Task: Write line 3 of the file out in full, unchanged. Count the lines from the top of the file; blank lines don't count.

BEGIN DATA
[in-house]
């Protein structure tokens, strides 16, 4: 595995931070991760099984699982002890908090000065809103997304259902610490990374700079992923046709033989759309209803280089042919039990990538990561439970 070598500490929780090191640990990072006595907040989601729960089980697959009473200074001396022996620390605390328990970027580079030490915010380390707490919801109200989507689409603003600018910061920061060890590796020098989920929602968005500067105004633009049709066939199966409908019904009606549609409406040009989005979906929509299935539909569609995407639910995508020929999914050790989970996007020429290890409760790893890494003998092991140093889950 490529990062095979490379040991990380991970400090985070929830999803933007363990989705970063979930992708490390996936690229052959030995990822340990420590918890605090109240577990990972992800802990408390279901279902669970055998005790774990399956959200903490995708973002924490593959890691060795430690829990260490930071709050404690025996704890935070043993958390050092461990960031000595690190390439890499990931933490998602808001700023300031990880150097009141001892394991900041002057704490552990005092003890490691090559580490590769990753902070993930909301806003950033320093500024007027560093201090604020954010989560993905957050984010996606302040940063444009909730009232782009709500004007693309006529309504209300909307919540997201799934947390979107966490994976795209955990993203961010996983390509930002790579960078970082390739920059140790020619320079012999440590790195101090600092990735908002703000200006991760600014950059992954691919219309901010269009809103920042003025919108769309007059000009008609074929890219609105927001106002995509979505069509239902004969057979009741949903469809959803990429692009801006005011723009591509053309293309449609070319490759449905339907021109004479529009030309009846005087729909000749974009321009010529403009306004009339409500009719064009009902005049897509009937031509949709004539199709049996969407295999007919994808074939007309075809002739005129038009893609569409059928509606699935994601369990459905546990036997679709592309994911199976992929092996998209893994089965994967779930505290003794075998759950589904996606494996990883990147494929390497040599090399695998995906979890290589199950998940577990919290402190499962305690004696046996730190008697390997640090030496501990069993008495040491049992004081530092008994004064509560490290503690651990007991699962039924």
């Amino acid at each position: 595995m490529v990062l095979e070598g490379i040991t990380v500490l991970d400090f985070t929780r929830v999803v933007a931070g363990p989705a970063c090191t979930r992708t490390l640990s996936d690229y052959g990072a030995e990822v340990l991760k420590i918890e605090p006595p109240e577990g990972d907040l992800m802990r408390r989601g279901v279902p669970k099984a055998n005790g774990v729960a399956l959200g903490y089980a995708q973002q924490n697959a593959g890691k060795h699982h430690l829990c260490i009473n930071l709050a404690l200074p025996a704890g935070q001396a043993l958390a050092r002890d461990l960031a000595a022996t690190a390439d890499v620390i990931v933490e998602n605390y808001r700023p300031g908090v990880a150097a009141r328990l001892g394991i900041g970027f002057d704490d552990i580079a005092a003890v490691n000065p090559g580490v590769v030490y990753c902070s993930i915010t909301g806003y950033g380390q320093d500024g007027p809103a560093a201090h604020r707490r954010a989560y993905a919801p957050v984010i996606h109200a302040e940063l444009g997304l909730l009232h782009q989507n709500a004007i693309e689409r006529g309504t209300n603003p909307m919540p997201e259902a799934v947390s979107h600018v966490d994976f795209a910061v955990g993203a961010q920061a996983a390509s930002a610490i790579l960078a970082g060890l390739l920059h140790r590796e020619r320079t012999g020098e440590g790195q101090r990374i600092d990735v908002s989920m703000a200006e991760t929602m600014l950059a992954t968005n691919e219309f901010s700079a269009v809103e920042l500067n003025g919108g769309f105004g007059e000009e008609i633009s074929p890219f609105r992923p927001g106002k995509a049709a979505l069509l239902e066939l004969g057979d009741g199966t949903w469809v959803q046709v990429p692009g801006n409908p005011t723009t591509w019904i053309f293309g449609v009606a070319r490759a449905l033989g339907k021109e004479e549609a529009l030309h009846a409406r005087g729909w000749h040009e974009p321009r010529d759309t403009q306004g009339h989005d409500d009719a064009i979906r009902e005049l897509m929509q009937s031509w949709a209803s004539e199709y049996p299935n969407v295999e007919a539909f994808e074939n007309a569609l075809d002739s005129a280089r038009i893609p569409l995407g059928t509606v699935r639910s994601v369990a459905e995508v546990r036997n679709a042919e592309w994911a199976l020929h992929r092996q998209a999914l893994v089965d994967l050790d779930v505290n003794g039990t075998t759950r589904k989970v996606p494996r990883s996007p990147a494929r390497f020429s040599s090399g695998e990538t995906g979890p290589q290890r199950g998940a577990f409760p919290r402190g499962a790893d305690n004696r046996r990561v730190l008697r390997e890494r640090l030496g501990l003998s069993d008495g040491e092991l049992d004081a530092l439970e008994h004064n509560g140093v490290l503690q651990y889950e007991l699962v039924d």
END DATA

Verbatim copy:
């Amino acid at each position: 595995m490529v990062l095979e070598g490379i040991t990380v500490l991970d400090f985070t929780r929830v999803v933007a931070g363990p989705a970063c090191t979930r992708t490390l640990s996936d690229y052959g990072a030995e990822v340990l991760k420590i918890e605090p006595p109240e577990g990972d907040l992800m802990r408390r989601g279901v279902p669970k099984a055998n005790g774990v729960a399956l959200g903490y089980a995708q973002q924490n697959a593959g890691k060795h699982h430690l829990c260490i009473n930071l709050a404690l200074p025996a704890g935070q001396a043993l958390a050092r002890d461990l960031a000595a022996t690190a390439d890499v620390i990931v933490e998602n605390y808001r700023p300031g908090v990880a150097a009141r328990l001892g394991i900041g970027f002057d704490d552990i580079a005092a003890v490691n000065p090559g580490v590769v030490y990753c902070s993930i915010t909301g806003y950033g380390q320093d500024g007027p809103a560093a201090h604020r707490r954010a989560y993905a919801p957050v984010i996606h109200a302040e940063l444009g997304l909730l009232h782009q989507n709500a004007i693309e689409r006529g309504t209300n603003p909307m919540p997201e259902a799934v947390s979107h600018v966490d994976f795209a910061v955990g993203a961010q920061a996983a390509s930002a610490i790579l960078a970082g060890l390739l920059h140790r590796e020619r320079t012999g020098e440590g790195q101090r990374i600092d990735v908002s989920m703000a200006e991760t929602m600014l950059a992954t968005n691919e219309f901010s700079a269009v809103e920042l500067n003025g919108g769309f105004g007059e000009e008609i633009s074929p890219f609105r992923p927001g106002k995509a049709a979505l069509l239902e066939l004969g057979d009741g199966t949903w469809v959803q046709v990429p692009g801006n409908p005011t723009t591509w019904i053309f293309g449609v009606a070319r490759a449905l033989g339907k021109e004479e549609a529009l030309h009846a409406r005087g729909w000749h040009e974009p321009r010529d759309t403009q306004g009339h989005d409500d009719a064009i979906r009902e005049l897509m929509q009937s031509w949709a209803s004539e199709y049996p299935n969407v295999e007919a539909f994808e074939n007309a569609l075809d002739s005129a280089r038009i893609p569409l995407g059928t509606v699935r639910s994601v369990a459905e995508v546990r036997n679709a042919e592309w994911a199976l020929h992929r092996q998209a999914l893994v089965d994967l050790d779930v505290n003794g039990t075998t759950r589904k989970v996606p494996r990883s996007p990147a494929r390497f020429s040599s090399g695998e990538t995906g979890p290589q290890r199950g998940a577990f409760p919290r402190g499962a790893d305690n004696r046996r990561v730190l008697r390997e890494r640090l030496g501990l003998s069993d008495g040491e092991l049992d004081a530092l439970e008994h004064n509560g140093v490290l503690q651990y889950e007991l699962v039924d």